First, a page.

Tom Brady retires, leaving behind an unimaginable legacy

Tom Brady, New England Patriots. (Photo by Maddie Meyer/Getty Images)
Tom Brady, New England Patriots. (Photo by Maddie Meyer/Getty Images) /

On Wednesday morning, Tom Brady announced his retirement on social media, ending a 23-year career of impossible proportions. 

There goes the best that ever was.

After 23 seasons in the NFL arena, Tom Brady is finally tired. As in retired.

At 45 years old, Brady has accomplished more than any other player in NFL history, and likely, the future. He walks away with a career record of 251-82 with the New England Patriots and Tampa Bay Buccaneers, a winner of three MVPs and seven Super Bowls. Brady reached 10 Super Bowls, was named to 15 Pro Bowls and earned three First-Team All-Pro honors while making two All-Decade Teams.

Brady won 35 playoff games. Only five teams have more in their respective histories, one being the Patriots.

And yet all those mind-boggling numbers aren’t at the heart of why Brady means what he does to the average fan.

Brady was the everyman who became the American dream. He was raised by a middle-class family in the Bay Area, was lightly recruited coming out of high school, and fought for snaps throughout his collegiate career at Michigan.

A sixth-round pick, Brady wasn’t guaranteed a roster spot out of training camp with New England, let alone an eventual chance to start. As a rookie, he threw three passes and completed one for six yards.

Then Drew Bledsoe got hurt, Brady stepped in, and almost a quarter-century later, here we are.

Brady ultimately became the defining athlete of his sport, the winner for all time. Nobody would argue Brady has superior physical gifts to many of his contemporaries. He never had the biggest arm, the best frame or the most mobility.

And again, that’s part of the allure. Watching Brady was to see someone getting the best out of themselves. To push the limits of who his body allowed him to be through sheer force of will. So often, we see the person in various walks of life who failed to achieve what they’re capable of. Brady was a weekly testament to what could be if only we demand the best of ourselves.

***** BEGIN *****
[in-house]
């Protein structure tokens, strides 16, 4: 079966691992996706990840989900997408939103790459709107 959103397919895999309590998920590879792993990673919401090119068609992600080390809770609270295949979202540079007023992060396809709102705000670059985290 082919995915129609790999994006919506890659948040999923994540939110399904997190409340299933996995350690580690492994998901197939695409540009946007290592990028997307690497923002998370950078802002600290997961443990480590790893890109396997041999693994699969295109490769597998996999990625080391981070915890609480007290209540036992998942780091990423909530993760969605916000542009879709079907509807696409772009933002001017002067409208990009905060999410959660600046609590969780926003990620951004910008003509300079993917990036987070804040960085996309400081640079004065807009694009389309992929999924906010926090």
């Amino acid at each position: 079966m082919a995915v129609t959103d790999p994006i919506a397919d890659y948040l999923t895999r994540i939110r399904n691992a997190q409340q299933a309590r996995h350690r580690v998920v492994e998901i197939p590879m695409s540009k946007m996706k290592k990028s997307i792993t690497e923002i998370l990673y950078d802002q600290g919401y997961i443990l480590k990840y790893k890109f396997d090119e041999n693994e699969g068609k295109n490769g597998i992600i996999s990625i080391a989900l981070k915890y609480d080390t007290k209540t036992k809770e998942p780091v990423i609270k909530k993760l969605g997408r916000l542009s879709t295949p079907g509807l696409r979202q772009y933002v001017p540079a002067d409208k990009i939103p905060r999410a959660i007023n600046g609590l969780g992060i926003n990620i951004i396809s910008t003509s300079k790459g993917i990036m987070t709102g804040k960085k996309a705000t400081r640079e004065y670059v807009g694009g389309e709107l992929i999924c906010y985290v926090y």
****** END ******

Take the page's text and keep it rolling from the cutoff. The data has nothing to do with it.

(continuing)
When people compare Brady to Michael Jordan and Tiger Woods, they’re wrong. Brady was never Jordan or Woods. He shared the commonality of being uncommonly driven to succeed, but he didn’t have the physical prowess of others. Brady was never a prodigy, never expected to succeed in the way those two were.

Brady is much more akin to Bill Russell, who few believe was the greatest basketball player to live, but is undeniably the sport’s greatest winner. Russell was barely noticed in high school before — unlike Brady — becoming a force in college, then winning 11 NBA titles with the Boston Celtics. He remains revered by his teammates.

If there’s a final summation for Brady, it’s the legacy left behind. It’s the impossible story of a kid at the NFL Scouting Combine looking like a human bag of milk, who couldn’t outrun a grocer. That kid somehow became the greatest winner the country’s biggest sport has ever known.

In the decades to come, Brady will undoubtedly be in the public eye as a broadcaster or otherwise. He’ll be met by fans young and old, wanting an autograph or simply a moment. They’ll want to say they met a living legend.

They’ll say they met greatness. They’ll say they saw the best that ever was.

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